Colorado Jury Instructions-Criminal (COLJI-Crim) (2016)
“Dwelling” means a building which is used, intended to be used, or usually used by a person for habitation.
+ [“Dwelling” does not include any place of habitation in a detention facility.]
1. See § 18-1-901(3)(g), C.R.S. 2016; + § 18-1-704.5(5), C.R.S. 2016 (use of deadly physical force against an intruder).
2. See People v. Jiminez, 651 P.2d 395 (Colo. 1982) (the definition of dwelling encompasses the entire residential structure including an attached garage); People v. Morales, 2012 COA 2, ¶¶ 58-76, 298 P.3d 1000, 1011-14 (“the phrase ‘intended to be used’ includes future use in addition to present use, and, therefore, existing homes undergoing renovation are ‘dwellings,’ provided they are intended to be used for habitation”); People v. Cushinberry, 855 P.2d 18, 19 (Colo. App. 1992) (the common areas of an apartment building, such as a stairwell, do not constitute a dwelling); People v. Germany, 586 P.2d 1006, 1009 (Colo. App. 1978) (a hospital room falls within the definition of a dwelling), rev’d on other grounds, 599 P.2d 904 (Colo. 1979).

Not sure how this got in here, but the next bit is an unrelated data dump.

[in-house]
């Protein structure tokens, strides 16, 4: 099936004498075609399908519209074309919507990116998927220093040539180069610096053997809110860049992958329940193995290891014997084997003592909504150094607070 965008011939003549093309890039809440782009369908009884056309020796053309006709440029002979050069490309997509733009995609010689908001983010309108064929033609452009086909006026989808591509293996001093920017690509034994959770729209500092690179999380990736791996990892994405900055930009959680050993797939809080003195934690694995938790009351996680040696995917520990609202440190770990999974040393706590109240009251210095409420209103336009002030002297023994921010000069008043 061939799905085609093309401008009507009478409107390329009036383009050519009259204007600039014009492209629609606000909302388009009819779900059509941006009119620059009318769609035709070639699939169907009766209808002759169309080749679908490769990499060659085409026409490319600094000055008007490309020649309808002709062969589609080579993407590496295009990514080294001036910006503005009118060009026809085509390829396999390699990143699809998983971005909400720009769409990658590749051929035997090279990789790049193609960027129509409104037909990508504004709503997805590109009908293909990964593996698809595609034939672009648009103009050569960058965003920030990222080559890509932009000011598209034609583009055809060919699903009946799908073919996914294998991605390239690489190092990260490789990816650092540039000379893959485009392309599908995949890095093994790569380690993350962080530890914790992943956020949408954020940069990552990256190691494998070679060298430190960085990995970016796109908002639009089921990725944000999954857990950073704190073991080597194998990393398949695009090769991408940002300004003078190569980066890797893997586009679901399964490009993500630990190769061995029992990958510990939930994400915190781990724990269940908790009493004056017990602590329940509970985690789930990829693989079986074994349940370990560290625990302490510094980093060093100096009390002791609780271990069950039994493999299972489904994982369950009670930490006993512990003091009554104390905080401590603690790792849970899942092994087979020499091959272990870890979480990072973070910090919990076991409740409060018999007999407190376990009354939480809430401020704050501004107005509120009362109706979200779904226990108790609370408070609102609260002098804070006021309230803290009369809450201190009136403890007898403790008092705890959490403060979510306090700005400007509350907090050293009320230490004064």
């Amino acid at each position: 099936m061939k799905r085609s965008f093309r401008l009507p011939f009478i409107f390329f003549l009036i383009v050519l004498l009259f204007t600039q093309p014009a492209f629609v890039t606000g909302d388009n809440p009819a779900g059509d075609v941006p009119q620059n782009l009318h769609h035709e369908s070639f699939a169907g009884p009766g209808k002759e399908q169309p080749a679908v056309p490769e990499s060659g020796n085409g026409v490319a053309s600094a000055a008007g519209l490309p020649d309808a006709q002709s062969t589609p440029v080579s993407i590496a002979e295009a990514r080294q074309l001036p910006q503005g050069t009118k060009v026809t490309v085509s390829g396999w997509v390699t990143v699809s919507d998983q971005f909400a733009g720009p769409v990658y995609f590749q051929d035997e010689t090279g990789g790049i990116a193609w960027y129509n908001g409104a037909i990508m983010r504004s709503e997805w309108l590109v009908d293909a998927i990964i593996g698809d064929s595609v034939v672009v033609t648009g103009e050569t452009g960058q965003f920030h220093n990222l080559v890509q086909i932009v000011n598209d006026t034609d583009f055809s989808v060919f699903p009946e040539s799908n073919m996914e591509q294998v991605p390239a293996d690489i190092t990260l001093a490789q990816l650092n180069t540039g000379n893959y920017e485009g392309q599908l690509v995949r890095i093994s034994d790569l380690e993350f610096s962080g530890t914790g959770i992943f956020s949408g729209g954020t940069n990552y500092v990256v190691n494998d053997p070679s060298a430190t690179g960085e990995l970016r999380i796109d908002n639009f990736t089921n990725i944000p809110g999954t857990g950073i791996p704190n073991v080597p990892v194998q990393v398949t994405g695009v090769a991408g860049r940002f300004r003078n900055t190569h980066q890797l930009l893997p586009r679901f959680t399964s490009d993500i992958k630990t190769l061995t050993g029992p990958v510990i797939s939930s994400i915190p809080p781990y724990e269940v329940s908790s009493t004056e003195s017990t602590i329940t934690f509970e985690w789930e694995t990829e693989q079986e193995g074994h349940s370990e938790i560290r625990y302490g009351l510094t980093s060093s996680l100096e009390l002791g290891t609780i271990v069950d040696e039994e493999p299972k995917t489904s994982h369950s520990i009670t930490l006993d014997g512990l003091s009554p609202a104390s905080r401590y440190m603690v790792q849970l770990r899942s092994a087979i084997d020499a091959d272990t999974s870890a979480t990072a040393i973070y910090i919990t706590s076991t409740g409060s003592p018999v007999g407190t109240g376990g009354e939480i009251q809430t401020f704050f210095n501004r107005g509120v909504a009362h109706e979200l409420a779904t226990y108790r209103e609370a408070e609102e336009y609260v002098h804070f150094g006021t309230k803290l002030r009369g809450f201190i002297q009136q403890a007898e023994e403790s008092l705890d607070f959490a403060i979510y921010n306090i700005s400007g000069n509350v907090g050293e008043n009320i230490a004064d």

3. + The court should only include the bracketed paragraph where the defendant has raised the affirmative defense of use of physical force, including deadly physical force (intruder into a dwelling), and only then if the context does not require otherwise. See Instruction H:15; see also Instruction F:97 (defining “detention facility” (second degree assault involving a bodily fluid or a hazardous material; riots in detention facilities; use of marijuana in detention facilities)).
4. + The bracketed paragraph derives from a 2016 legislative amendment. See Ch. 87, sec. 1, § 18-1-704.5, 2016 Colo. Sess. Laws 245, 245. In People v. Alaniz, 2016 COA 101, ¶ 36, __ P.3d __, the court of appeals analyzed the statute as it existed prior to the amendment, but it also suggested that the General Assembly intended the amendment to prevent prisoners from claiming immunity when using force against someone within their cell. See id. (“The People argue that public policy reasons should prevent incarcerated felons from claiming ‘make-my-day’ immunity. . . . The General Assembly is free to amend the statute . . . and indeed has already done so, but we must apply the statute in effect at the time of the charged offense.” (emphasis added)).
5. + In 2016, pursuant to new legislation, the Committee added the bracketed paragraph to the instruction, modified the citation in Comment 1, and added Comments 3 and 4. See Ch. 87, sec. 1, § 18-1-704.5, 2016 Colo. Sess. Laws 245, 245.